Sunday, 7 December 2014


Here we can see that the Chinese leadership is serious about their campaign to crack down on corruption by ruling party and government figures with one of the most senior members of the Chinese state being investigated for serious allegations of corruption and immorality, as well as one of the richest women in China also being ousted and investigated. 

The Chinese leadership are conducting this campaign for a number of reasons: bringing the Chinese socialist system back from the near out of control corruption of the market reform era since the early 1980s; they are pre-empting the neo-colonial attempts at using 'colour revolutions' and false 'human rights' campaigns to create a hostile relationship between citizens and the government; they are developing the 'mass line' with the Chinese masses and the Communist Party, ie., developing a strategy whereby the party, state and government are serving the broad interests of the masses in a systematic, and they are ensuring that this campaign is not abused by petty and vindictive personal and territorial squabbles by emphasising the importance of the rule of law, as can be seen here with China's Communist Party holding a plenum solely on this issue: 

"The session is expected to speed up the construction of governance by law from the top level and by improving the system to promote social justice of the country. This will be the first time for a Party session to center on rule of law. It is intended to promote the modernization of the country's governing system and capabilities" (Xinhua)

These moves whose modern inception started with the shifts from Jiang Zemin to the Hu Jintao and Wen Jibao leaderships seem to be bringing the Chinese masses together more closely and united with the leadership in a socialist and anti-imperialist direction. Of course, the contradictions in Chinese society are many as are the related challenges for developing a prosperous, united socialist China and a peaceful regional situation that is conducive to that. However, so far so generally good.  - Sukant Chandan, Sons of Malcolm

China Voice: No demilitarized zone war against corruption


The expulsion and arrest of Zhou Yongkang lays bare the stance of the Communist Party of China (CPC): everyone is equal before the law.

Zhou, once a member of the Standing Committee of the Political Bureau of the CPC Central Committee, has been expelled from the Party and prosecutors have opened an investigation into his alleged crimes, again demonstrating the CPC resolve to exterminate both the "tigers" and the "flies".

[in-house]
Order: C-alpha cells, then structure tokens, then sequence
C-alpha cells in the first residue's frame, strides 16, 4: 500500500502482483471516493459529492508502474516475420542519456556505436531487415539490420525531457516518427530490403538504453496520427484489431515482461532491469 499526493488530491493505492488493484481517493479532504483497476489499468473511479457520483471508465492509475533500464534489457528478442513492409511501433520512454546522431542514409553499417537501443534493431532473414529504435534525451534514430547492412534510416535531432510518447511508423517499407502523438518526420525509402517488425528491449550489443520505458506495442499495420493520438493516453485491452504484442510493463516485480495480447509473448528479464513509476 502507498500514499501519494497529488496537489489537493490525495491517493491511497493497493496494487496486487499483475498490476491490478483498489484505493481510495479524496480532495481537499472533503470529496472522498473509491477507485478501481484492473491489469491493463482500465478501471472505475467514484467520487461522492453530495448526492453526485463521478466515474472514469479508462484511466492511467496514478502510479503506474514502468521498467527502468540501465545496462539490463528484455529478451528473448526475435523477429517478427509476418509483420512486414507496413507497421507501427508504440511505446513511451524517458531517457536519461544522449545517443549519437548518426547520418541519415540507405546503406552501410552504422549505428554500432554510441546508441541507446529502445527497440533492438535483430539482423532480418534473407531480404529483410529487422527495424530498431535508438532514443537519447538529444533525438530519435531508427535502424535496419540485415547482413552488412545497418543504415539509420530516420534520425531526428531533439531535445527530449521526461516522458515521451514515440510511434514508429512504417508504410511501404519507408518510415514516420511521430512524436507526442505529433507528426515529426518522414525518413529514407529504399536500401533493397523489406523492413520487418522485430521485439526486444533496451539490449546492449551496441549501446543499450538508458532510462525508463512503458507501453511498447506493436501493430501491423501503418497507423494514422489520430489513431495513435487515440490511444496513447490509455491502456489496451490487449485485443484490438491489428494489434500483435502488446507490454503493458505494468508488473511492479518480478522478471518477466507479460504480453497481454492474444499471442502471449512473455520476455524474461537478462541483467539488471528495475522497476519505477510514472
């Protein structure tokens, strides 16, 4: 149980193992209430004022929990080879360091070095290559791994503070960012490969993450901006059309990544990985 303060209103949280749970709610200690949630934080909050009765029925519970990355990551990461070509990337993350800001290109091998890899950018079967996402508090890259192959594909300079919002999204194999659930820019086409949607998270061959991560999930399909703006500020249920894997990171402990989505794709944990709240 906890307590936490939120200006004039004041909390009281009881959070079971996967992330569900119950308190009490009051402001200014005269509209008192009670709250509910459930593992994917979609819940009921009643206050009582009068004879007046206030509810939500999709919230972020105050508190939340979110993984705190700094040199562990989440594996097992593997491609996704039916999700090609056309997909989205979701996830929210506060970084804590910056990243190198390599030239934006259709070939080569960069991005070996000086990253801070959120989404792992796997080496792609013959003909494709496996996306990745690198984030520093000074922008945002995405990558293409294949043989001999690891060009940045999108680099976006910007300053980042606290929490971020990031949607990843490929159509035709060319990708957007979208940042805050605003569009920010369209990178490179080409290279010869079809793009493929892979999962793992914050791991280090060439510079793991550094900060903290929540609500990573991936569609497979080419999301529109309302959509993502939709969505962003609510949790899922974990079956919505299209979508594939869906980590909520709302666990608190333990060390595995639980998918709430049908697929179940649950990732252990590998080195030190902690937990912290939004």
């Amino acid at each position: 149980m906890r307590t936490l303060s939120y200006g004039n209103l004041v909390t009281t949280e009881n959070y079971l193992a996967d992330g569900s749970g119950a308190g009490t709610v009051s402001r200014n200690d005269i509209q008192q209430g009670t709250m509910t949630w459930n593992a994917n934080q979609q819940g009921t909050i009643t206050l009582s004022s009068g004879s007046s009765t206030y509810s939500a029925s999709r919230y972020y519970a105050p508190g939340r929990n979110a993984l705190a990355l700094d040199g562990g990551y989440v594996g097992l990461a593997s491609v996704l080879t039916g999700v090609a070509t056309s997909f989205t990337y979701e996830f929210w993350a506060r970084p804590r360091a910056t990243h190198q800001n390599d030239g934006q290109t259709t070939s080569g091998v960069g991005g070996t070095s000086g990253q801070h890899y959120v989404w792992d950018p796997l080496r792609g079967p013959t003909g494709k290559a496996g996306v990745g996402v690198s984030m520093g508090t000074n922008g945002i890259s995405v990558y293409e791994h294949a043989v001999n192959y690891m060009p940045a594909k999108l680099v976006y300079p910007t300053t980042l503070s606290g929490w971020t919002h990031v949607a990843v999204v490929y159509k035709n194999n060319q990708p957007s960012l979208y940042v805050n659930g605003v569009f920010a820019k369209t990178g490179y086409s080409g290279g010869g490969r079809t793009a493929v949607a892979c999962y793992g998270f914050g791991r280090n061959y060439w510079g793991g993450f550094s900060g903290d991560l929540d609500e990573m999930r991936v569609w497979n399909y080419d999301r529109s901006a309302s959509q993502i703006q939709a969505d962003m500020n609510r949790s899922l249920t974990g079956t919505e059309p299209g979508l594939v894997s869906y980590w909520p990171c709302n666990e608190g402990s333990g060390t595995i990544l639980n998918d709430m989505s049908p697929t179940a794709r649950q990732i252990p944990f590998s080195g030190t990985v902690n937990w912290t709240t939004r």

Rule of law means no hiding places and no exceptions. No one is immune in the fierce anti-corruption war. No one is beyond the jurisdiction of the law.

Every transgressor -- retired officials, discipline inspectors, political cadres and those who flee the country -- will be hunted down and punished accordingly.

Since November 2012, more than 50 high officials have been nailed for graft and associated crimes. Among them were former military leader Xu Caihou who was expelled from the CPC for bribery, and former senior political advisor Su Rong, who was removed from his post for suspected "serious discipline and law violations."

The CPC represents the fundamental interests of the people and will maintain its tough stance against corruption, keeping its vow to restrict power with a cage of regulations. There will be no space for corrupt officials who transfer their ill-gotten gains abroad and flee with their families. Once safe havens will soon turn to dead ends.

The "Fox Hunt" campaign, which started in July this year, has seized over 400 fugitives from 60 countries and regions, 231 of whom turned themselves in.

Last month, President Xi Jinping put forward international anti-graft cooperation as the third of his four proposals to the G20 Summit in Australia and, although the manhunt is set to end on Dec. 31, the Chinese police will never give up the chase for those at large and even harsher punishments will be on the cards.

Fighting graft is no easy job. Strong resolution, strict regulations, self-discipline and great courage are needed.

Only by unremitting vigilance in the hunt for corrupt officials can the CPC remain at the core of China's development.

No comments: